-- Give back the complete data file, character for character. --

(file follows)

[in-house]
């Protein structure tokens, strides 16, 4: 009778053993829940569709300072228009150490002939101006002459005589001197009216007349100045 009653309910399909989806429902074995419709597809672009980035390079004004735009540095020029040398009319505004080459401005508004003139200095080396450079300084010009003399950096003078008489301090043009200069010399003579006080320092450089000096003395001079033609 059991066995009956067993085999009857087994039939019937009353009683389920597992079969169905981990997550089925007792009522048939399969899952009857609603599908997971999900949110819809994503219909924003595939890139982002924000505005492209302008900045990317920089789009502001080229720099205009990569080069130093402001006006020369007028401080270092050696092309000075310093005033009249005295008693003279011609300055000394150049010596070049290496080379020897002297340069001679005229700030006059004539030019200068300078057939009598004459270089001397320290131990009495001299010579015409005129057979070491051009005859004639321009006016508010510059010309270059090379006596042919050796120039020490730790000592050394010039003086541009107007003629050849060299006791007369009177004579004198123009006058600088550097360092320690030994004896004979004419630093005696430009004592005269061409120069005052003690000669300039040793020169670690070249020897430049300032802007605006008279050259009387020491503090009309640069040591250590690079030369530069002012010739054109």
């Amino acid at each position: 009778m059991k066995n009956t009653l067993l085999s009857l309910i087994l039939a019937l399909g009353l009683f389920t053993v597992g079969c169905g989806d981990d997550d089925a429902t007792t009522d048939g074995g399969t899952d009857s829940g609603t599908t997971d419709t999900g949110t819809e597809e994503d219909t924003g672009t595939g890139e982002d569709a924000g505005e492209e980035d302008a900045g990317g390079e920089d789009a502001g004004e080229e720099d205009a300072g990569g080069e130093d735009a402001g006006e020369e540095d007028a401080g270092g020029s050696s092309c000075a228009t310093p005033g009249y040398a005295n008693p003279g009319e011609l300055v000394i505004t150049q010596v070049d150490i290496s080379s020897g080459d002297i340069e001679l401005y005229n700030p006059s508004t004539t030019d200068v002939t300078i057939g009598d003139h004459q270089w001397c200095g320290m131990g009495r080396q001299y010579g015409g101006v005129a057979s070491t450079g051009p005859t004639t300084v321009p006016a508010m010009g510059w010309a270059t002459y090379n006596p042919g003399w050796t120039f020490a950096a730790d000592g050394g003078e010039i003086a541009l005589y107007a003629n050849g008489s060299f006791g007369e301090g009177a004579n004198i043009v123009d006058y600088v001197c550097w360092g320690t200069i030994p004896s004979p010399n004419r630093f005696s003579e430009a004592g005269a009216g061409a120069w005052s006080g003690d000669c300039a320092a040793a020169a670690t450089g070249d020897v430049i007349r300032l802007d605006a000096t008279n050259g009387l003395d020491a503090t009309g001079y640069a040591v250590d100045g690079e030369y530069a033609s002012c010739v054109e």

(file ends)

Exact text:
[in-house]
């Protein structure tokens, strides 16, 4: 009778053993829940569709300072228009150490002939101006002459005589001197009216007349100045 009653309910399909989806429902074995419709597809672009980035390079004004735009540095020029040398009319505004080459401005508004003139200095080396450079300084010009003399950096003078008489301090043009200069010399003579006080320092450089000096003395001079033609 059991066995009956067993085999009857087994039939019937009353009683389920597992079969169905981990997550089925007792009522048939399969899952009857609603599908997971999900949110819809994503219909924003595939890139982002924000505005492209302008900045990317920089789009502001080229720099205009990569080069130093402001006006020369007028401080270092050696092309000075310093005033009249005295008693003279011609300055000394150049010596070049290496080379020897002297340069001679005229700030006059004539030019200068300078057939009598004459270089001397320290131990009495001299010579015409005129057979070491051009005859004639321009006016508010510059010309270059090379006596042919050796120039020490730790000592050394010039003086541009107007003629050849060299006791007369009177004579004198123009006058600088550097360092320690030994004896004979004419630093005696430009004592005269061409120069005052003690000669300039040793020169670690070249020897430049300032802007605006008279050259009387020491503090009309640069040591250590690079030369530069002012010739054109």
């Amino acid at each position: 009778m059991k066995n009956t009653l067993l085999s009857l309910i087994l039939a019937l399909g009353l009683f389920t053993v597992g079969c169905g989806d981990d997550d089925a429902t007792t009522d048939g074995g399969t899952d009857s829940g609603t599908t997971d419709t999900g949110t819809e597809e994503d219909t924003g672009t595939g890139e982002d569709a924000g505005e492209e980035d302008a900045g990317g390079e920089d789009a502001g004004e080229e720099d205009a300072g990569g080069e130093d735009a402001g006006e020369e540095d007028a401080g270092g020029s050696s092309c000075a228009t310093p005033g009249y040398a005295n008693p003279g009319e011609l300055v000394i505004t150049q010596v070049d150490i290496s080379s020897g080459d002297i340069e001679l401005y005229n700030p006059s508004t004539t030019d200068v002939t300078i057939g009598d003139h004459q270089w001397c200095g320290m131990g009495r080396q001299y010579g015409g101006v005129a057979s070491t450079g051009p005859t004639t300084v321009p006016a508010m010009g510059w010309a270059t002459y090379n006596p042919g003399w050796t120039f020490a950096a730790d000592g050394g003078e010039i003086a541009l005589y107007a003629n050849g008489s060299f006791g007369e301090g009177a004579n004198i043009v123009d006058y600088v001197c550097w360092g320690t200069i030994p004896s004979p010399n004419r630093f005696s003579e430009a004592g005269a009216g061409a120069w005052s006080g003690d000669c300039a320092a040793a020169a670690t450089g070249d020897v430049i007349r300032l802007d605006a000096t008279n050259g009387l003395d020491a503090t009309g001079y640069a040591v250590d100045g690079e030369y530069a033609s002012c010739v054109e």